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U3A Writing: The Old Apple Tree

Mike Eastwood tells a wizard story.

The old man settled comfortably into his garden chair and sipped slowly at his green lemonade. 'Green Lemonade!' you might ask, for you may never have seen any.

Perhaps I should explain, the old man was a wizard and in fact could make his lemonade any colour he wanted. If he were in a boat, he would drink blue. If in an aeroplane he would drink a lovely shade of white to match the clouds, but his favourite colour was green, because he loved sitting in his garden.

He was known to his neighbours as old Mr. Winston, and generally well liked as a kindly old man. The only people who knew he was a wizard were the local witch (Mrs. Lovejoy) and the local doctor, who sometimes asked Mr. Winston for help when he had a particularly difficult
case.

His pet blackbird, which he called 'Yellow Beak', was also well known by the neighbours, but no one knew that he and Mr. Winston could talk to each other.

Now! Where was I? Oh yes! Mr Winston was sitting in his garden enjoying his lemonade and watching the bees, busily working on the roses to get the pollen out, whilst Yellow Beak sat in the branches of the old apple tree, one eye closed, but keeping a very careful watch out of the other, in case a fat juicy worm should poke his nose up from the soft green lawn.

Mr. Winston was thinking about a new spell that he wanted to try out later in the afternoon, when suddenly Yellow Beak gave a shriek and suddenly disappeared. There, sitting in his place in the apple tree, was Mrs. Lovejoy's cat Griselda.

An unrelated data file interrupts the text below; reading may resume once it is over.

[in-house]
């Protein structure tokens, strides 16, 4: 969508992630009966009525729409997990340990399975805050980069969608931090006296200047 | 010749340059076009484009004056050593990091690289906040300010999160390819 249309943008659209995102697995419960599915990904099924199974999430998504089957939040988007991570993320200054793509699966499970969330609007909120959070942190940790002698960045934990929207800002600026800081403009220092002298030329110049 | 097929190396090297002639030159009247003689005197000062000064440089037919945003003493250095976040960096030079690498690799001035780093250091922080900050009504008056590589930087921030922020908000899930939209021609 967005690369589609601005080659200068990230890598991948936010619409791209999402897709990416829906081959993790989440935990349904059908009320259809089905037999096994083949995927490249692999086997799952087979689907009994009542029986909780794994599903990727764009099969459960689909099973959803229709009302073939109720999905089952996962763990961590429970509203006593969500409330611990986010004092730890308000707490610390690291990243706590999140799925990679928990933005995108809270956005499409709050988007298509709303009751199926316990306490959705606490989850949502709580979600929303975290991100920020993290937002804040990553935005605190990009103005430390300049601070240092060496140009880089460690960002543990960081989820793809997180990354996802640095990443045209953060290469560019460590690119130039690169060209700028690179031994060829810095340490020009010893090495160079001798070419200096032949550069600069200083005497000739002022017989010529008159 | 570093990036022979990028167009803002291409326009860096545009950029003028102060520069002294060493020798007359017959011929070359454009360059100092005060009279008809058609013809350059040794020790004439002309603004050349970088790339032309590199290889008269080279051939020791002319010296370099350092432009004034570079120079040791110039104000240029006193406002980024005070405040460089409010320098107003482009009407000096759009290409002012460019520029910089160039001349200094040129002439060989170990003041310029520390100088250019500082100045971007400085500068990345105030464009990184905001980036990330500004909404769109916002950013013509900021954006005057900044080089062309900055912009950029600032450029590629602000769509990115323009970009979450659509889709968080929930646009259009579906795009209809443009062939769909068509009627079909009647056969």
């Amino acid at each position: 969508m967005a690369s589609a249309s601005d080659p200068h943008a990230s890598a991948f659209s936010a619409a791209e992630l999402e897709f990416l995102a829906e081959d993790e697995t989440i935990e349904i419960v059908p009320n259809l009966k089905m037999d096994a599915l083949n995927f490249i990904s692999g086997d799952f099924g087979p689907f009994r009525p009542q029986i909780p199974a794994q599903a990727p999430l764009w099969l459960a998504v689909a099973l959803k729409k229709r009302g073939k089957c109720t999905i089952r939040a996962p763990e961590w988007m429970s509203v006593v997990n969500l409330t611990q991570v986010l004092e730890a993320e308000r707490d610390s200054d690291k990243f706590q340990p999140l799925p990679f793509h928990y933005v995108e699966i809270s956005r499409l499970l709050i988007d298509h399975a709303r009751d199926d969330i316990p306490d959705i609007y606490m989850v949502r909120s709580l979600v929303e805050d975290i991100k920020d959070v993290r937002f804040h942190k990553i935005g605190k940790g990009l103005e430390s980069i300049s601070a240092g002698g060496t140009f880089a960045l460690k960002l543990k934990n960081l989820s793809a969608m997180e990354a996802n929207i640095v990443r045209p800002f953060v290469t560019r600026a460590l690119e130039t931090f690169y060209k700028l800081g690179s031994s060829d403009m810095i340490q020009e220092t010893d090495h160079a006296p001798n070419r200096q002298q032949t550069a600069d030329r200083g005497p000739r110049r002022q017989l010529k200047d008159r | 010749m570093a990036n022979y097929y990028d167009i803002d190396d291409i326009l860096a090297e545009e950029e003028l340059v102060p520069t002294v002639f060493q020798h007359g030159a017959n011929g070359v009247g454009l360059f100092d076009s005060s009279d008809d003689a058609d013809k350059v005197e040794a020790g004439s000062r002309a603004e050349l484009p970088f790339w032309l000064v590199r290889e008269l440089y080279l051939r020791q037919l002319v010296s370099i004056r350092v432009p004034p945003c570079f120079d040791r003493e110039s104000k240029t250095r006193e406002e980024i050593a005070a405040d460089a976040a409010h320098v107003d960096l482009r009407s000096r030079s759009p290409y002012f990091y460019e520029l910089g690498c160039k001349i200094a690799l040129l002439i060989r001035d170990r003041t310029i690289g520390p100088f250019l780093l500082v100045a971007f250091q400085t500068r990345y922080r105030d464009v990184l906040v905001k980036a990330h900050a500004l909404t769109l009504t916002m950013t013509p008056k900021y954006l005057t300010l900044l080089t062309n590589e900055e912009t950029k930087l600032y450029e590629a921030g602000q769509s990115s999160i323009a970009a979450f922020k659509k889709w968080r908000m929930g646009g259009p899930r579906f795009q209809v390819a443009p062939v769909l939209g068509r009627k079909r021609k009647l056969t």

"Goodness, golly and gobbledegook!" exclaimed Mr. Winston, "The cat has eaten my Yellow Beak."

He tried calling to him but could only hear a faint squawking sound in reply. Now, Mr. Winston was very fond of his blackbird and was furious with the cat. He cast a fixing spell binding Griselda to the tree and went off to find Mrs. Lovejoy to tell her what had happened.

Mrs. Lovejoy was very upset and accompanied Mr. Winston back to his garden to see for herself what had happened. She said that she thought it very unlikely that her beautiful black cat would be so mean as to eat Yellow Beak, as she knew for a fact that they got on so well together. Her darling Griselda had spoken of Yellow Beak so often as an intelligent and friendly bird that she was sure they had been good pals.

They both stopped and looked up into the tree where Griselda sat as if glued to a branch. Mr. Winston released the spell he had cast, expecting the cat to jump down from the tree. But as the cat prepared to move, she also disappeared.

Well Mr. Winston and Mrs. Lovejoy were very upset. They tried every spell that they knew to try and find the missing cat and blackbird and finally, as the sun was setting, they had to admit that they were defeated.

They went into the house and brewed a nice cup of nettle tea to try and steady their nerves. In fact they both felt so poorly that they sent for their friend Dr. Driver, to see if he could do anything to help.